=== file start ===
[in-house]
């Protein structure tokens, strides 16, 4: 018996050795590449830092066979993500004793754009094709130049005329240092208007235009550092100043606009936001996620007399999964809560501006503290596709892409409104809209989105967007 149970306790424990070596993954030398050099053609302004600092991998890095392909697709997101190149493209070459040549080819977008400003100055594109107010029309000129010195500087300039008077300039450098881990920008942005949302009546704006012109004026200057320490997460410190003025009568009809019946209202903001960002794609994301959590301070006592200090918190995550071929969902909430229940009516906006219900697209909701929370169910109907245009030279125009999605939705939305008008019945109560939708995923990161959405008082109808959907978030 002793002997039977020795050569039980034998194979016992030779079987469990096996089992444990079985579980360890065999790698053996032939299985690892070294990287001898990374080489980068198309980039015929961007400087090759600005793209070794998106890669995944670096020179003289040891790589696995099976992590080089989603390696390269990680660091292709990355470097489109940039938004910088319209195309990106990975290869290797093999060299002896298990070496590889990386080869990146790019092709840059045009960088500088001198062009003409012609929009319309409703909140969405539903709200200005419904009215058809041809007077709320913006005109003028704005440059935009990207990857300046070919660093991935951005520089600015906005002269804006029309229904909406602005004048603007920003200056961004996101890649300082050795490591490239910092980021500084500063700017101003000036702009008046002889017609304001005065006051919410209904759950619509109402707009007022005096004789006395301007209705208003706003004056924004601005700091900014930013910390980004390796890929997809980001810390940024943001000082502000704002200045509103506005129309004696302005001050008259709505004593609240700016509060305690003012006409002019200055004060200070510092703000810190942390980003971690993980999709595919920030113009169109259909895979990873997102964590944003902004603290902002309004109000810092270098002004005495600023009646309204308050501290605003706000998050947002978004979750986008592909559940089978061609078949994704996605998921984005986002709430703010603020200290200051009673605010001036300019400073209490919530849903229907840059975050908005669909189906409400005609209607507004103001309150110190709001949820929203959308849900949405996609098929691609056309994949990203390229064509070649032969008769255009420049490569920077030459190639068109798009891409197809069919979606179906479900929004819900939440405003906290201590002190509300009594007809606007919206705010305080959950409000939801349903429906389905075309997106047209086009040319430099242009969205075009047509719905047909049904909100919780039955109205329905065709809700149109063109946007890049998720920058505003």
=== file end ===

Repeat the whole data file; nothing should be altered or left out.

[in-house]
């Protein structure tokens, strides 16, 4: 018996050795590449830092066979993500004793754009094709130049005329240092208007235009550092100043606009936001996620007399999964809560501006503290596709892409409104809209989105967007 149970306790424990070596993954030398050099053609302004600092991998890095392909697709997101190149493209070459040549080819977008400003100055594109107010029309000129010195500087300039008077300039450098881990920008942005949302009546704006012109004026200057320490997460410190003025009568009809019946209202903001960002794609994301959590301070006592200090918190995550071929969902909430229940009516906006219900697209909701929370169910109907245009030279125009999605939705939305008008019945109560939708995923990161959405008082109808959907978030 002793002997039977020795050569039980034998194979016992030779079987469990096996089992444990079985579980360890065999790698053996032939299985690892070294990287001898990374080489980068198309980039015929961007400087090759600005793209070794998106890669995944670096020179003289040891790589696995099976992590080089989603390696390269990680660091292709990355470097489109940039938004910088319209195309990106990975290869290797093999060299002896298990070496590889990386080869990146790019092709840059045009960088500088001198062009003409012609929009319309409703909140969405539903709200200005419904009215058809041809007077709320913006005109003028704005440059935009990207990857300046070919660093991935951005520089600015906005002269804006029309229904909406602005004048603007920003200056961004996101890649300082050795490591490239910092980021500084500063700017101003000036702009008046002889017609304001005065006051919410209904759950619509109402707009007022005096004789006395301007209705208003706003004056924004601005700091900014930013910390980004390796890929997809980001810390940024943001000082502000704002200045509103506005129309004696302005001050008259709505004593609240700016509060305690003012006409002019200055004060200070510092703000810190942390980003971690993980999709595919920030113009169109259909895979990873997102964590944003902004603290902002309004109000810092270098002004005495600023009646309204308050501290605003706000998050947002978004979750986008592909559940089978061609078949994704996605998921984005986002709430703010603020200290200051009673605010001036300019400073209490919530849903229907840059975050908005669909189906409400005609209607507004103001309150110190709001949820929203959308849900949405996609098929691609056309994949990203390229064509070649032969008769255009420049490569920077030459190639068109798009891409197809069919979606179906479900929004819900939440405003906290201590002190509300009594007809606007919206705010305080959950409000939801349903429906389905075309997106047209086009040319430099242009969205075009047509719905047909049904909100919780039955109205329905065709809700149109063109946007890049998720920058505003």